Vantarakis pointed out that the indige­nous Cretan olive cul­ti­vars are per­fectly adapted to the island’s micro­cli­mate, shaped by the island’s intense relief and the com­bined influ­ence of the sea and the moun­tains.


The Tsounati olive groves of Silvergreen (Photo: Antonis Tsoulos)

Our olive groves are non-irri­gated, which shows that our Tsounati trees grow in their ideal habi­tat, that of Crete,” he said.

Nevertheless, cli­mate change and the lower amount of rain we get now have made us recon­sider the olive tree from a holis­tic approach as part of the ecosys­tem,” Vantarakis added. Our main objec­tive is to under­stand and respect the cycles of nature itself.”

Silvergreen is a mod­est pro­ducer in terms of pro­duc­tion vol­umes, with an annual pro­duc­tion of a few thou­sand kilo­grams of olive oil. However, being small has become advan­ta­geous for the com­pany in apply­ing the desired cul­ti­va­tion prac­tices.

In our cer­ti­fied organic olive groves, we apply even stricter grow­ing meth­ods than those required by the prin­ci­ples of organic farm­ing, which would be nearly impos­si­ble to apply if we pro­duced larger quan­ti­ties of olive oil,” Vantarakis said.

He added that they also exper­i­ment with bio­dy­namic and regen­er­a­tive farm­ing meth­ods to tackle recur­ring prob­lems such as higher-than-usual tem­per­a­tures, drought and the olive fruit fly.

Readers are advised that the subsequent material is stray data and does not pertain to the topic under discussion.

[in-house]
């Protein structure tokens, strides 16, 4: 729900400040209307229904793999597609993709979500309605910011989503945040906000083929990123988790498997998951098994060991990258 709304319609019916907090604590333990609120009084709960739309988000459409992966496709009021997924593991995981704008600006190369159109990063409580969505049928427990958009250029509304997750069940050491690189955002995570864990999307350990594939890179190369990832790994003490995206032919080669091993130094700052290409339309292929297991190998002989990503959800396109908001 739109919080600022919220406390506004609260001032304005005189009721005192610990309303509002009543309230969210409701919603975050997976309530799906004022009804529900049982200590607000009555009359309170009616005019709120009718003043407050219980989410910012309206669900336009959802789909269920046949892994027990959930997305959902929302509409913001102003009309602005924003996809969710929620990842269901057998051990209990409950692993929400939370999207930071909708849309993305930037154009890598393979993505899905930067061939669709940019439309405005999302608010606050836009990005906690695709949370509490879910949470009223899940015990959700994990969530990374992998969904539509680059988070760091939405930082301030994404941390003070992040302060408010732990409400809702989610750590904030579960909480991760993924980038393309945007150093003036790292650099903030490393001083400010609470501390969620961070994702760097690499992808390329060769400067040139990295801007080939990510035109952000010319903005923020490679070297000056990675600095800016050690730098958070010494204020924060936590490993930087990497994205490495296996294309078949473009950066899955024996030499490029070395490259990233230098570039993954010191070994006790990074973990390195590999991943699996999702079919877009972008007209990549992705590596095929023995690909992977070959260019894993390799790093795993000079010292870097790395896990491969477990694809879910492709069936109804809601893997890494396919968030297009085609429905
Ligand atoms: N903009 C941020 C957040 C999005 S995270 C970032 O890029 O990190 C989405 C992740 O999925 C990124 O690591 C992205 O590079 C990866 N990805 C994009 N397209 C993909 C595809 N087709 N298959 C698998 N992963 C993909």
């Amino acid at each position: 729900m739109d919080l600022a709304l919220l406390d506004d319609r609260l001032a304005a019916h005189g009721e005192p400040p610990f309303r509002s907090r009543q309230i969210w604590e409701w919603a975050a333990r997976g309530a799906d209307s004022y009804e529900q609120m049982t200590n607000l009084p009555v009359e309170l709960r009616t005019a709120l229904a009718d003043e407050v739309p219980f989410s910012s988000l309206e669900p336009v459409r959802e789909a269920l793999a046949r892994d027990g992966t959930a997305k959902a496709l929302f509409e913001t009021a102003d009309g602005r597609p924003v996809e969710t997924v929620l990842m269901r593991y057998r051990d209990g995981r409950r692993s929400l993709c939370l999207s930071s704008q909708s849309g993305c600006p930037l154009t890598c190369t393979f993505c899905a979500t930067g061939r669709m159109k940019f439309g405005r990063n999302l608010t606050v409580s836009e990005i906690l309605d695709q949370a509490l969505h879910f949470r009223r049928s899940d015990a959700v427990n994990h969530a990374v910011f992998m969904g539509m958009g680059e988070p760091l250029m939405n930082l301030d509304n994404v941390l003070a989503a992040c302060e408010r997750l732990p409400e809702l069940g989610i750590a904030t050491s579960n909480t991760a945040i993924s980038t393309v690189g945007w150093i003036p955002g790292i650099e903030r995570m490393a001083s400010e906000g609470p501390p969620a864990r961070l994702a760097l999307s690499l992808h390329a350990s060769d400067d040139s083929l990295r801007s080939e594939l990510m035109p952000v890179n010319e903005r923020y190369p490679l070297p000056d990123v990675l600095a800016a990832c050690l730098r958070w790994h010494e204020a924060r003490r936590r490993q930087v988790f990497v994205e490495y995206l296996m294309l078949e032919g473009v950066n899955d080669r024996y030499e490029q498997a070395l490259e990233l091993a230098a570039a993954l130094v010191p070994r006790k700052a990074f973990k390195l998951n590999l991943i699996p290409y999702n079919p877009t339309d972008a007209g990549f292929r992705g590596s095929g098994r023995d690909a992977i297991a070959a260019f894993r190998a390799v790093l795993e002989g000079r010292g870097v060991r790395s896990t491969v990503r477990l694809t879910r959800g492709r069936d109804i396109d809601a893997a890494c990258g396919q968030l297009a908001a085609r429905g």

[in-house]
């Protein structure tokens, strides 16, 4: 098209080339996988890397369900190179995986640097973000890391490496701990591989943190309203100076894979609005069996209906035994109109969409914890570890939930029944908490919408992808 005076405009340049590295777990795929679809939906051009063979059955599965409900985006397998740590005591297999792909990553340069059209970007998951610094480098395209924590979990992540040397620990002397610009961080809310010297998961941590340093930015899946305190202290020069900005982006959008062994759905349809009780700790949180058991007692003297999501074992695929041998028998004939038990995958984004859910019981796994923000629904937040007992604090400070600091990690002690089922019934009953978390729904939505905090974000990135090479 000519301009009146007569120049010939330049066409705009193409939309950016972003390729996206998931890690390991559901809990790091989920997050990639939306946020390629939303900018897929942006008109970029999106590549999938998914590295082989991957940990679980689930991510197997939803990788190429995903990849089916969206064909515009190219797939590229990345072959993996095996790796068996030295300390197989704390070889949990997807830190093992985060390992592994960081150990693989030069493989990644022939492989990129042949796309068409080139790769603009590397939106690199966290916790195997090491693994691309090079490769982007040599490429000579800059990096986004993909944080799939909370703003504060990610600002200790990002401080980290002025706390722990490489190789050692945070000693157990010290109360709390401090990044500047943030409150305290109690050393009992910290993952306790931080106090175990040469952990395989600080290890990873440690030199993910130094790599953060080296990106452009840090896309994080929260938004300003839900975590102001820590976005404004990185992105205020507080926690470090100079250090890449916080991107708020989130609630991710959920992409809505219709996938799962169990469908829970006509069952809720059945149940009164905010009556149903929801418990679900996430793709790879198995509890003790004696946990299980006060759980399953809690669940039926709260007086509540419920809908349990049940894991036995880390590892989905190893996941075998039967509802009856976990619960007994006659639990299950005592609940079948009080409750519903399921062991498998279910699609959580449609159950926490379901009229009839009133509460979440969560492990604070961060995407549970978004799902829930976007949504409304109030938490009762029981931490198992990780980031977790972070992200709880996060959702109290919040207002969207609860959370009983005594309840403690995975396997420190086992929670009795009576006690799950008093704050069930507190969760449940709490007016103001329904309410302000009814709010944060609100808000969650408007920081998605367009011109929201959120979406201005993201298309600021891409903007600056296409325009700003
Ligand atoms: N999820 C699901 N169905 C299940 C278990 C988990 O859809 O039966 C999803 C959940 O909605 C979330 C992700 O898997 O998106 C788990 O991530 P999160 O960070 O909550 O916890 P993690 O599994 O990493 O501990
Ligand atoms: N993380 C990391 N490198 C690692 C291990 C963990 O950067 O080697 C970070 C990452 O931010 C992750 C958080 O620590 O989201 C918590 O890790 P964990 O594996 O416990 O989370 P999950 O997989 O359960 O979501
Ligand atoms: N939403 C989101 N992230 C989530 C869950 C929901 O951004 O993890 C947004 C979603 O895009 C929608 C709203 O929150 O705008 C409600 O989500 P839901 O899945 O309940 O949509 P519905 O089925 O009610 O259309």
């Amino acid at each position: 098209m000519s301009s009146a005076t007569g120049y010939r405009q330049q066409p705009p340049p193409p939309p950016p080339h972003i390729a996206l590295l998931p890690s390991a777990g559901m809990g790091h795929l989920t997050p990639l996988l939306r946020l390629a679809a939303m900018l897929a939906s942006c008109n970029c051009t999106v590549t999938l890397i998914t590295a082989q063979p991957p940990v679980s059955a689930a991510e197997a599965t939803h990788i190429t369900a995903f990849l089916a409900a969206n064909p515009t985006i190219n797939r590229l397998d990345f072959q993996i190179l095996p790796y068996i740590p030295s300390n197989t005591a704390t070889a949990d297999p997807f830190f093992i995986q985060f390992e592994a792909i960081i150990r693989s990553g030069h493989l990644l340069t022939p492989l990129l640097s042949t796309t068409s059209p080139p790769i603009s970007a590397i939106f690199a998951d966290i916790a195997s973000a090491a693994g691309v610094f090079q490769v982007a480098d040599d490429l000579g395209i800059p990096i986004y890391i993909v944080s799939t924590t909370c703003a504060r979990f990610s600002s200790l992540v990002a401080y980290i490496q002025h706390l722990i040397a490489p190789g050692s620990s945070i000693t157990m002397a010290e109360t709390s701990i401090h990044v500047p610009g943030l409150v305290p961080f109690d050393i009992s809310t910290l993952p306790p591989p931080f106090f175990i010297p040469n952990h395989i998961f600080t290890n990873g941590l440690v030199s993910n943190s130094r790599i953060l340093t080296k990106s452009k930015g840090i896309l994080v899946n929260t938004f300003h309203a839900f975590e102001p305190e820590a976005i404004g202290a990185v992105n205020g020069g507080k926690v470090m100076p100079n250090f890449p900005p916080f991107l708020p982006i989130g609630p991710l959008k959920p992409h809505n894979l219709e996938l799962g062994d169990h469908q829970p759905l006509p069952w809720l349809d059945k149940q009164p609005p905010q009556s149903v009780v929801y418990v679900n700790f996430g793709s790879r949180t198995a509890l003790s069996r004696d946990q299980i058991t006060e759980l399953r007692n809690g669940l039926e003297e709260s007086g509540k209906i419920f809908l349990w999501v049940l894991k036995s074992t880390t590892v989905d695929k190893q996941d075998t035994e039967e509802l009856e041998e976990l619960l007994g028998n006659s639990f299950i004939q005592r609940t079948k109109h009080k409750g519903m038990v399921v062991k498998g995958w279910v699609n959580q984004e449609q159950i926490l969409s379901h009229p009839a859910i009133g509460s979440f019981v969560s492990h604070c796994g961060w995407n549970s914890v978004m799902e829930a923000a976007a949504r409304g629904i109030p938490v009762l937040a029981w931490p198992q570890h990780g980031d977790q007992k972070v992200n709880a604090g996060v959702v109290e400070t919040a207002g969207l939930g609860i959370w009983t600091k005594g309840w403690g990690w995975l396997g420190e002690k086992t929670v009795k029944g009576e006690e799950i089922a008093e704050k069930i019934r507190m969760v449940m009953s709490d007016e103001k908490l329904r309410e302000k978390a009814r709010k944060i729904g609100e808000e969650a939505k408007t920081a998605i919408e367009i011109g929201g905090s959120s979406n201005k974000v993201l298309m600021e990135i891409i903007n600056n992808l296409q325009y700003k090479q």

Our olive trees are in good com­pany with almond and fig trees, aspara­gus and wild capers, which pre­vent soil ero­sion and pro­vide shade against the scorch­ing sun,” Vantarakis said. The plants also pro­vide the per­fect habi­tat for a vari­ety of birds and insects which, in turn, con­tribute to keep­ing the fruit fly and other pathogens under con­trol.”


Furthermore, pes­ti­cides, even those allowed in organic farm­ing, are almost com­pletely phased out at Silvergreen.

Our main source of fer­til­izer are sheep and even horses left to roam freely in our groves,” Vantarakis said.


Sheep and horses in the olive groves are the main source of fertilizer. (Photo: Antonis Tsoulos)

He noted, how­ever, that when­ever eco­log­i­cal ben­e­fits are involved, mod­ern tech­nol­ogy is the way to go for field oper­a­tions.

For exam­ple, in the con­text of regen­er­a­tive agri­cul­ture, we move from using the man­u­ally oper­ated sprin­klers bio­dy­namic agri­cul­ture envis­ages to drones,” Vantarakis said. Drones allow for bet­ter appli­ca­tion. They are more pre­cise, sav­ing water and emit­ting sig­nif­i­cantly less car­bon diox­ide than other motor­ized means.”